There’s almost nothing better than curling up with a good book. I read anything and everything. Most often, though, I turn to mysteries, Jane Austen, Agatha Christie, James Baldwin, memoir, science nonfiction, spiritual self-help (I guess that’s the genre??), political and historical biographies, with some nature writing and poetry thrown in. Sometimes, though, it’s cookbooks that have my attention. I have a shelf in the living room bookcase brimming with them. It’s only due to self-restraint and budget that I don’t have more. After clearing out and giving away cookbooks over the years, the ones I own now are my favorites and I frequently use them.
In the kitchen, my cookbook usage is practical: follow the recipe exactly if it’s baking, make pantry substitutions when the recipe and my kitchen stock don’t quite match, improvise with a basic recipe for fun, use multiple recipes of the same dish to find the best of all, use the spice and seasoning suggestions when something seems bland. Cookbooks, however, serve a different purpose in the living room than they do in the kitchen.
One of my favorite ways to spend a cozy evening at home, particularly at the end of the work week, is to pour a glass of red wine and tuck my legs and feet into a pretzel on the couch with a stack of cookbooks on the seat next to me. I usually put one of my favorite CDs on repeat and then lose myself in the cooking and recipes and details. I dream about dinner parties and happy hours at my apartment with wine and hors d’oeuvres and endless conversation. I think about easy-to-preprare-but-often-overlooked recipes. I look at advanced recipes and simple recipes. I look in the index for recipes that utilize ingredients that I possess in abundance. I think about ways to spice up my current cooking repretoire. I brainstorm.
Reading cookbooks is a form of escape; it’s comfort reading. It’s a flight of fancy for food. It’s wanderlust with ingredients. The last couple of Thursday nights, I have been surfing through cookbooks, drinking red wine, and dreaming. Finding recipes or imagining new uses for oft-used ingredients is only part of the fun. Often overlooked as havens for strong writing, there are beautiful and poignant essays found in the introductions to the cookbooks and in the short paragraphs preceding a recipe. Warm descriptions and passionate words are there to connect us over food and time.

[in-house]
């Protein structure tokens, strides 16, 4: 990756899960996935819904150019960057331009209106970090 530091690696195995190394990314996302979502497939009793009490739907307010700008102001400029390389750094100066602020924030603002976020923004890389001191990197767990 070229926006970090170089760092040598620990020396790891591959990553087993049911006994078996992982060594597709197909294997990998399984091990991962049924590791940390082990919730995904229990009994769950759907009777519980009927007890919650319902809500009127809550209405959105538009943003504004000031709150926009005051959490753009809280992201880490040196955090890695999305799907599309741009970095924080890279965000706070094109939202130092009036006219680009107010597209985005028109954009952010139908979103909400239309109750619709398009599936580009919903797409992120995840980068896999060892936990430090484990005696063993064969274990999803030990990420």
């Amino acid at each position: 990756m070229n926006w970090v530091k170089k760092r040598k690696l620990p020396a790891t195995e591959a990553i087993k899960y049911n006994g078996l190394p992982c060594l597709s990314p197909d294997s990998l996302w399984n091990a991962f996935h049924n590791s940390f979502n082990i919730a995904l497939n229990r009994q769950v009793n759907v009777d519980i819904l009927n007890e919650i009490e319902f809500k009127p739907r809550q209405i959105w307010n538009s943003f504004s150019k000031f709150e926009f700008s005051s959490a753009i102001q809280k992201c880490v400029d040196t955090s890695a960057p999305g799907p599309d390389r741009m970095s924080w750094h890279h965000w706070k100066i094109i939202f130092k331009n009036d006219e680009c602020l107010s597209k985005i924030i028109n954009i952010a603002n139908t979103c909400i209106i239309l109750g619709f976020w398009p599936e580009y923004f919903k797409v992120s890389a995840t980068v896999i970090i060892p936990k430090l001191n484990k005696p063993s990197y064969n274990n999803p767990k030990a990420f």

Sometimes curling up with cookbooks is a trip down memory lane. I will look back at recipes I have made, remembering the first time I made a fancy dinner for a new boyfriend, or had friends visit from out of town and we made our version of the storybook “stone soup.” I recall curling up with one of my best college friends at her apartment when she lived in L.A. and we threw together a frittata and put it in the oven and tucked into the couch to watch a movie and catch up while we ate warm fresh frittata and I reveled in its simple elegance. I recall loud and boisterous potluck parties in college. I think of a friend calling me up the day before my third half marathon and asking me over and carne adovada was prepared for me while I sat on a kitchen bar stool and drooled while we talked about everything and drank wine. Food memories with family come alive for me when I pull down the red and white checked “Better Homes and Gardens” cookbook.